The Phrygian Sibyl

The Phrygian Sibyl appears to be a doublet of the Hellespontine Sibyl.

The Tiburtine Sibyl

To the classical sibyls of the Greeks, the Romans added a tenth, the Tiburtine Sibyl, whose seat was the ancient Etruscan town of Tibur (modern Tivoli). The mythic meeting of Caesar Augustus with the Sibyl, of whom he inquired whether he should be worshiped as a god, was a favored motif of Christian artists. Whether the sibyl in question was the Etruscan Sibyl of Tibur or the Greek Sibyl of Cumae is not always clear. The Christian author Lactantius had no hesitation in identifying the sibyl in question as the Tiburtine sibyl, nevertheless. He gave a circumstantial account of the pagan sibyls that is useful mostly as a guide to their identifications, as seen by 4th century Christians:

The Tiburtine Sibyl, by name Albunea, is worshiped at Tibur as a goddess, near the banks of the Anio, in which stream her image is said to have been found, holding a book in her hand. Her oracular responses the Senate transferred into the capitol.
(Divine Institutes

An apocalyptic pseudo-prophecy exists, attributed to the Tiburtine Sibyl, written c. 380 CE, but with revisions and interpolations added at later dates. It purports to prophesy the advent of a final Emperor named Constans, vanquishing the foes of Christianity, bringing about a period of great wealth and peace, ending paganism and converting the Jews. After vanquishing Gog and Magog, the Emperor is said to resign his crown to God. This would give way to the Antichrist. Ippolito d'Este rebuilt the Villa d'Este at Tibur, the modern Tivoli, from 1550 onward, and commissioned elaborate fresco murals in the Villa that celebrate the Tiburtine Sibyl, as prophesying the birth of Christ to the classical world.

The later Sibyls

The medieval, Christianized role for these augmented Sibyls was as precursors, prophets of the New Dispensation, Christian allies in a Hellenistic world:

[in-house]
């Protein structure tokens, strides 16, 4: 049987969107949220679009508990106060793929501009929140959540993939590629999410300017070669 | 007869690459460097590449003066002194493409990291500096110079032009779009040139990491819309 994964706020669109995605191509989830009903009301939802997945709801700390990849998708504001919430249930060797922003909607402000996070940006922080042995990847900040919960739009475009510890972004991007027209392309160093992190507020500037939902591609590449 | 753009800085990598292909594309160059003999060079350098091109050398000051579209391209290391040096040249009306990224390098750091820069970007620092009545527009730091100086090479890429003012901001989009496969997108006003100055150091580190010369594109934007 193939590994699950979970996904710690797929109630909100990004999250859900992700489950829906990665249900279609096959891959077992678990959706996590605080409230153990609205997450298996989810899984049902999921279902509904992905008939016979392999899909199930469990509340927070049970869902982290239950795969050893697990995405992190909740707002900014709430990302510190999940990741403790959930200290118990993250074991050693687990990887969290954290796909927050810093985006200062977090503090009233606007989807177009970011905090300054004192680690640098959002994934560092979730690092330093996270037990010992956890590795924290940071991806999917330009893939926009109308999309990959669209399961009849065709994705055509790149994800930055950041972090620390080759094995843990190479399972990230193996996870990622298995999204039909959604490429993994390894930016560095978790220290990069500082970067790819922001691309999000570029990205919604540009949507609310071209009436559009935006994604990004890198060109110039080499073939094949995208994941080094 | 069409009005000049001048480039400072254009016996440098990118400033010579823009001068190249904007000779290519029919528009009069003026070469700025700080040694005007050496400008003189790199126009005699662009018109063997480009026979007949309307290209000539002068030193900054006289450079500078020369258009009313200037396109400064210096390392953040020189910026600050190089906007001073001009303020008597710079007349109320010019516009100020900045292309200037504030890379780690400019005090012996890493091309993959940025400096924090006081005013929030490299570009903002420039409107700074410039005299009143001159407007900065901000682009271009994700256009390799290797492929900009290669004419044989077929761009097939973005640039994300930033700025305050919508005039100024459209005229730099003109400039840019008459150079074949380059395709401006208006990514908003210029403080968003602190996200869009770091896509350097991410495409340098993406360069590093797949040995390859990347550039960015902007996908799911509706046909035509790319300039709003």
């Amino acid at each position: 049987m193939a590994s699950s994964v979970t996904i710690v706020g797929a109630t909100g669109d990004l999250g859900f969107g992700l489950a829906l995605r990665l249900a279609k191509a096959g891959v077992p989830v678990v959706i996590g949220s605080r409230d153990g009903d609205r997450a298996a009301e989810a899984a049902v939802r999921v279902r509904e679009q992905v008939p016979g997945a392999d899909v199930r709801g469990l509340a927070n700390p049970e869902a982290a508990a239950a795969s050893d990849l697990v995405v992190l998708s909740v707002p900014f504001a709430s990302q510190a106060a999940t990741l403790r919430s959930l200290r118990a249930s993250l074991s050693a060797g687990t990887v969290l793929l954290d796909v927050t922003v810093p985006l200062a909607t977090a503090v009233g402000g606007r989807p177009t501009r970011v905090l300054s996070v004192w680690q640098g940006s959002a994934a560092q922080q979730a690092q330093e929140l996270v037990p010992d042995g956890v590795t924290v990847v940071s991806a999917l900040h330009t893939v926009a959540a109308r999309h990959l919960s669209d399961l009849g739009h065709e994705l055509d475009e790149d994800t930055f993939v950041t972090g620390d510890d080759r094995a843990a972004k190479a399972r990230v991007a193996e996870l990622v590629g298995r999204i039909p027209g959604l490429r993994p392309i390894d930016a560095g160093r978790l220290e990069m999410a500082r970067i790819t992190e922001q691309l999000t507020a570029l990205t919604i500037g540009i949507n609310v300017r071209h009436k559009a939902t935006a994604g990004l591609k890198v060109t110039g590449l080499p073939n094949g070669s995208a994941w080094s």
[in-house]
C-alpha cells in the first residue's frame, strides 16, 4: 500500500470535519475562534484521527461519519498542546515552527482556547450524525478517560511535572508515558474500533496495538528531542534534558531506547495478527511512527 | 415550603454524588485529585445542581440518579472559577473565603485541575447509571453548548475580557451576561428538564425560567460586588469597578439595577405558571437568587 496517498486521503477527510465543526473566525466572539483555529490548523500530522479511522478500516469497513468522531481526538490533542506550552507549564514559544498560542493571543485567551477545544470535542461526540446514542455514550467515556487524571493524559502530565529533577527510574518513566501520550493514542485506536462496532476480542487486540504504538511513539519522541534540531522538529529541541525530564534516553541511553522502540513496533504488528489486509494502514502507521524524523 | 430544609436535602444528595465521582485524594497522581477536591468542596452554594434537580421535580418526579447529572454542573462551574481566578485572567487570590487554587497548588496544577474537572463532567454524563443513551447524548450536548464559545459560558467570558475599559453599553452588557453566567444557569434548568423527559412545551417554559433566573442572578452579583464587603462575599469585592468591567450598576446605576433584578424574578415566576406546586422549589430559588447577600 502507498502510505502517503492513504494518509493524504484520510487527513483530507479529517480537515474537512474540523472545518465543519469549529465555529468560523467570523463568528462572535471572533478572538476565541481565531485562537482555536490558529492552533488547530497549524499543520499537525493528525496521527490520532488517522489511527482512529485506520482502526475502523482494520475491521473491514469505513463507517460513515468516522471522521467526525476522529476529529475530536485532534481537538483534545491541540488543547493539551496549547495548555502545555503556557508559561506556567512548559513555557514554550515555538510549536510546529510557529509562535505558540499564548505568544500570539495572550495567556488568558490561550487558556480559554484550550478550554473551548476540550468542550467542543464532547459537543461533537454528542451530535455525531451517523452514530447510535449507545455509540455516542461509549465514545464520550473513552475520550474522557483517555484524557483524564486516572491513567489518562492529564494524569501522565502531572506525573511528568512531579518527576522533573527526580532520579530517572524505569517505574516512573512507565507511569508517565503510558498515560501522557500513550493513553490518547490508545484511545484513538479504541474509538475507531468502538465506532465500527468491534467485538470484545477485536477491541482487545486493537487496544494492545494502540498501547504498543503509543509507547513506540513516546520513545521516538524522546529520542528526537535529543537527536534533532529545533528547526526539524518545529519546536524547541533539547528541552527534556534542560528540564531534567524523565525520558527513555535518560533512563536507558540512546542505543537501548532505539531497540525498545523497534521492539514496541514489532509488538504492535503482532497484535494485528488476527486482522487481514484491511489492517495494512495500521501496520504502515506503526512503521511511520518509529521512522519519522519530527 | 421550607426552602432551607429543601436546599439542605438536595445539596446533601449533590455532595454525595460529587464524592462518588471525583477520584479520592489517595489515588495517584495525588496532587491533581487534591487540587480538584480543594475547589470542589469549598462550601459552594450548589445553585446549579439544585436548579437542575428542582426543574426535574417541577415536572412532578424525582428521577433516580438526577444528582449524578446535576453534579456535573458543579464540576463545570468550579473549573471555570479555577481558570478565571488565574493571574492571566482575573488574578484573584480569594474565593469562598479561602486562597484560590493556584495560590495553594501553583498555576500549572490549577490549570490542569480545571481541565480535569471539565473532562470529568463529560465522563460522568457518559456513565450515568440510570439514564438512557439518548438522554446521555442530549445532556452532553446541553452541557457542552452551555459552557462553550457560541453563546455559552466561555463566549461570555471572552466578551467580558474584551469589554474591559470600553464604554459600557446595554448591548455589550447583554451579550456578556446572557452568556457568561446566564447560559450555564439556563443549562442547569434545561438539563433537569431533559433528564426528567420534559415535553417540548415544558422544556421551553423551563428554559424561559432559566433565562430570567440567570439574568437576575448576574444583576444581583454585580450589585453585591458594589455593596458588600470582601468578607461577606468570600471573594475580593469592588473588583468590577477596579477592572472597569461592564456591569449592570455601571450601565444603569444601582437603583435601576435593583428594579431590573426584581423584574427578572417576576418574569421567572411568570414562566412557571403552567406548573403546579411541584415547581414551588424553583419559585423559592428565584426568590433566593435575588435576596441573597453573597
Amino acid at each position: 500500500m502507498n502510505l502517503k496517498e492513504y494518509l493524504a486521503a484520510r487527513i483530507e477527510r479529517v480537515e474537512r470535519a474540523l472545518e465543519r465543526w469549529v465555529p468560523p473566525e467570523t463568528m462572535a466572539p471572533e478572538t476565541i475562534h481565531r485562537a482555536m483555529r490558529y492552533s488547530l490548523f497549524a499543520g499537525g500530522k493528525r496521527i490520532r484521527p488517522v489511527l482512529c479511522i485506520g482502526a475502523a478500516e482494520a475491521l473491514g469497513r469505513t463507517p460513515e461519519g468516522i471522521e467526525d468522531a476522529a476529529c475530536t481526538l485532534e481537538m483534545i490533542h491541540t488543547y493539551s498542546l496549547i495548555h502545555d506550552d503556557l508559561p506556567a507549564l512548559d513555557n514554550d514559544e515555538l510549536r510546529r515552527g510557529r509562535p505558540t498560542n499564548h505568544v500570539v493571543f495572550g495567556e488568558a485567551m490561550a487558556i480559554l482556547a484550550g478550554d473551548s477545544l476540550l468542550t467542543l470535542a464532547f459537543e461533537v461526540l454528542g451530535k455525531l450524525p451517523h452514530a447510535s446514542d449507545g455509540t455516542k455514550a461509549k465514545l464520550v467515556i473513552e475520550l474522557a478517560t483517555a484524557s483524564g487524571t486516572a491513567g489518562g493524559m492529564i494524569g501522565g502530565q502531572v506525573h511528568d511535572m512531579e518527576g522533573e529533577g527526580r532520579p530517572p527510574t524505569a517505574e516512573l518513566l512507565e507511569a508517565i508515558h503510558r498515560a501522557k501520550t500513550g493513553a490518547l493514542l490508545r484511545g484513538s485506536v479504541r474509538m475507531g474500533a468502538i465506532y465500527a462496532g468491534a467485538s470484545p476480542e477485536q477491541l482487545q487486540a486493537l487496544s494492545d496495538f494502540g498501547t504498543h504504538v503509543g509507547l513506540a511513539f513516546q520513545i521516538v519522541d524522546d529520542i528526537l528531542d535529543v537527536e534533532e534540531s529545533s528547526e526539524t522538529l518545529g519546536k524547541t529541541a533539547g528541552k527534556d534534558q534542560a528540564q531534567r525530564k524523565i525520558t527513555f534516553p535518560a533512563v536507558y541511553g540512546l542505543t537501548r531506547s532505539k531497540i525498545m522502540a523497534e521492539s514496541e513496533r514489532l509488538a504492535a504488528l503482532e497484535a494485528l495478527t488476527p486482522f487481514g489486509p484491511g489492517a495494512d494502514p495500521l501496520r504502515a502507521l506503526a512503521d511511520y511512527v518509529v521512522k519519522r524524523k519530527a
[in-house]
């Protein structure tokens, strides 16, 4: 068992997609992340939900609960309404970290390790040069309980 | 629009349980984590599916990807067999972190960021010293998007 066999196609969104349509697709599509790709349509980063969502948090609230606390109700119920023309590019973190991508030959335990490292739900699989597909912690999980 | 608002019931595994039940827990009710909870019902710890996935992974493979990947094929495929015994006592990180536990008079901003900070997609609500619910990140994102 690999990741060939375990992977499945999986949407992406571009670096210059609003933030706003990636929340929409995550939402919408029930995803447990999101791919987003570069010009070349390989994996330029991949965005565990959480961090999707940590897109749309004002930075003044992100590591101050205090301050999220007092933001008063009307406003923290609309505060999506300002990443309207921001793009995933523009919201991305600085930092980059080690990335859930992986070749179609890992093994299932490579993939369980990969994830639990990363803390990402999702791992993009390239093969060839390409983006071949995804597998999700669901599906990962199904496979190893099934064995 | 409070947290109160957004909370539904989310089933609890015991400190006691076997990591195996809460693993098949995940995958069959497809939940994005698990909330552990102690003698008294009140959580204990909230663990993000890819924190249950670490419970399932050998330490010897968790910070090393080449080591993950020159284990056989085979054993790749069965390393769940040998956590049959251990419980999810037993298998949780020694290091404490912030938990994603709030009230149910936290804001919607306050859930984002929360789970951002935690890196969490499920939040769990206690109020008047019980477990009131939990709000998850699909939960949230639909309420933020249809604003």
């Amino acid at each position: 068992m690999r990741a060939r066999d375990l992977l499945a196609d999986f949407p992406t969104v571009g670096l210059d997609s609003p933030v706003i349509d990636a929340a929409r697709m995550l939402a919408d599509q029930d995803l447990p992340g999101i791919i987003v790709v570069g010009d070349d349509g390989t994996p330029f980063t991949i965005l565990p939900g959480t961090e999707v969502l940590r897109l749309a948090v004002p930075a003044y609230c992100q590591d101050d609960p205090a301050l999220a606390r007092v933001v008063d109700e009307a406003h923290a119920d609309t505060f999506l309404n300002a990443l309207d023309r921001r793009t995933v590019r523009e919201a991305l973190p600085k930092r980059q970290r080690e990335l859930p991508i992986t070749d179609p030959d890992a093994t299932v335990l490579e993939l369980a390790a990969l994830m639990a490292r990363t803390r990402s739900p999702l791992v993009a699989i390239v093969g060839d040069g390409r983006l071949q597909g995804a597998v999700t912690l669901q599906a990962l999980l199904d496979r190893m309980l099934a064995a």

Dies irae, dies illa
''Solvet saeclum in favilla
Teste David cum Sibylla.
("Day of wrath, that day, when the world will dissolve in ashes, as have foretold David and the Sibyl.")

In the Middle Ages the number of Sibyls was canonized as twelve, a symbolic number. See, for example, the Apennine Sibyl, though sometimes, e.g. for François Rabelais, ten was still the proverbial number: “How know we but that she may be an eleventh Sibyl or a second Cassandra?” (Gargantua and Pantagruel, iii. 16, noted in Brewer's Dictionary of Phrase and Fable, 1897. Late Gothic Sibyls, each with her emblem and a single line of prophecy, lettered on a fluttering banderole, were fixtures of Late Gothic illuminations, in 14th and 15th-century France and Germany.

From the early Renaissance, the Sibyls were also represented in publicly available art. Michelangelo fixed our image of the sibyls forever, in his powerful representations of them, seated, both aged and ageless, beyond mere femininity, in the frescos of the Sistine Chapel. Five sibyls were painted on the Sistine Chapel ceiling by Michelangelo; the Delphic Sibyl, Lybian Sibyl, Persian Sibyl, Cumaean Sibyl and the Erythraean Sibyl. The library of Pope Julius II in the Vatican has images of sibyls and they are in the pavement of the Siena Cathedral. The Basilica of Santa Maria in Aracoeli crowning the Campidoglio, Rome, is particularly associated with the Sibyl, because a medieval tradition referred the origin of its name to an otherwise unattested altar, ARA PRIMOGENITI DEI said to have been raised to the "firstborn of God" by the emperor Augustus, who had been warned of his advent by the sibylline books: in the church the figures of Augustus and of the Tiburtine sibyl are painted on either side of the arch above the high altar. In the 19th century Rodolfo Lanciani recalled, at Christmas time the presepio included a carved and painted figure of the sibyl pointing out to Augustus the Virgin and Child, who appeared in the sky in a halo of light. "The two figures, carved in wood, have now [1896] disappeared; they were given away or sold thirty years ago, when a new set of images was offered to the Presepio by prince Alexander Torlonia." (Lanciani, 1896 ch 1) Like prophets, Renaissance sibyls forecasting the advent of Christ appear in monuments: modelled by Giacomo della Porta in the Santa Casa at Loreto, painted by Raphael in S. Maria della Pace, by Pinturicchio in the Borgia apartments of the Vatican, engraved by Baccio Baldini, a contemporary of Botticelli, and graffite" by Matteo di Giovanni in the pavement of the Duomo of Siena.